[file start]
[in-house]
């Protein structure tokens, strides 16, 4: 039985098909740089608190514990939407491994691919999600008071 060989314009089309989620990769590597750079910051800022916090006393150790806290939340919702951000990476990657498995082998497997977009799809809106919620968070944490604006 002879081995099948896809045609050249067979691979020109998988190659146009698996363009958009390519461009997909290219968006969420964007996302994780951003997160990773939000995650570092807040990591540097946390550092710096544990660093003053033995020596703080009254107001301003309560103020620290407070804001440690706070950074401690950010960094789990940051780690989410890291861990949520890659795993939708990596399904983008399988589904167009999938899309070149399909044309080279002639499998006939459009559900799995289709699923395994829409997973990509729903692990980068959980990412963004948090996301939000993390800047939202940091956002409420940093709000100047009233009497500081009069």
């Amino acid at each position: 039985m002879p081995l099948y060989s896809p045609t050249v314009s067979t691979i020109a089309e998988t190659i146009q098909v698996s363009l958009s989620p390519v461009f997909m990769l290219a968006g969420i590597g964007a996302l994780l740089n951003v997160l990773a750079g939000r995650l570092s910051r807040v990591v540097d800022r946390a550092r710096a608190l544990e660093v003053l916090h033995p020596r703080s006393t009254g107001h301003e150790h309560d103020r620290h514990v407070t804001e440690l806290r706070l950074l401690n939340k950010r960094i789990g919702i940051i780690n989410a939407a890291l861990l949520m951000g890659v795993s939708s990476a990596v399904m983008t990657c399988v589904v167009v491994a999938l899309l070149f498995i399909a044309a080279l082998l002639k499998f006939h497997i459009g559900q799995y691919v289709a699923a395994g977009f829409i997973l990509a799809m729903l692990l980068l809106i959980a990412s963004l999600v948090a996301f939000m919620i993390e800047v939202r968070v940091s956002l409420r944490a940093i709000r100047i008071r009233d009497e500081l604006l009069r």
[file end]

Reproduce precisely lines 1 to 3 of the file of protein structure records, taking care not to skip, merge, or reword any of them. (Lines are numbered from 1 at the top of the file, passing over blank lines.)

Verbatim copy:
[in-house]
């Protein structure tokens, strides 16, 4: 039985098909740089608190514990939407491994691919999600008071 060989314009089309989620990769590597750079910051800022916090006393150790806290939340919702951000990476990657498995082998497997977009799809809106919620968070944490604006 002879081995099948896809045609050249067979691979020109998988190659146009698996363009958009390519461009997909290219968006969420964007996302994780951003997160990773939000995650570092807040990591540097946390550092710096544990660093003053033995020596703080009254107001301003309560103020620290407070804001440690706070950074401690950010960094789990940051780690989410890291861990949520890659795993939708990596399904983008399988589904167009999938899309070149399909044309080279002639499998006939459009559900799995289709699923395994829409997973990509729903692990980068959980990412963004948090996301939000993390800047939202940091956002409420940093709000100047009233009497500081009069």
């Amino acid at each position: 039985m002879p081995l099948y060989s896809p045609t050249v314009s067979t691979i020109a089309e998988t190659i146009q098909v698996s363009l958009s989620p390519v461009f997909m990769l290219a968006g969420i590597g964007a996302l994780l740089n951003v997160l990773a750079g939000r995650l570092s910051r807040v990591v540097d800022r946390a550092r710096a608190l544990e660093v003053l916090h033995p020596r703080s006393t009254g107001h301003e150790h309560d103020r620290h514990v407070t804001e440690l806290r706070l950074l401690n939340k950010r960094i789990g919702i940051i780690n989410a939407a890291l861990l949520m951000g890659v795993s939708s990476a990596v399904m983008t990657c399988v589904v167009v491994a999938l899309l070149f498995i399909a044309a080279l082998l002639k499998f006939h497997i459009g559900q799995y691919v289709a699923a395994g977009f829409i997973l990509a799809m729903l692990l980068l809106i959980a990412s963004l999600v948090a996301f939000m919620i993390e800047v939202r968070v940091s956002l409420r944490a940093i709000r100047i008071r009233d009497e500081l604006l009069r």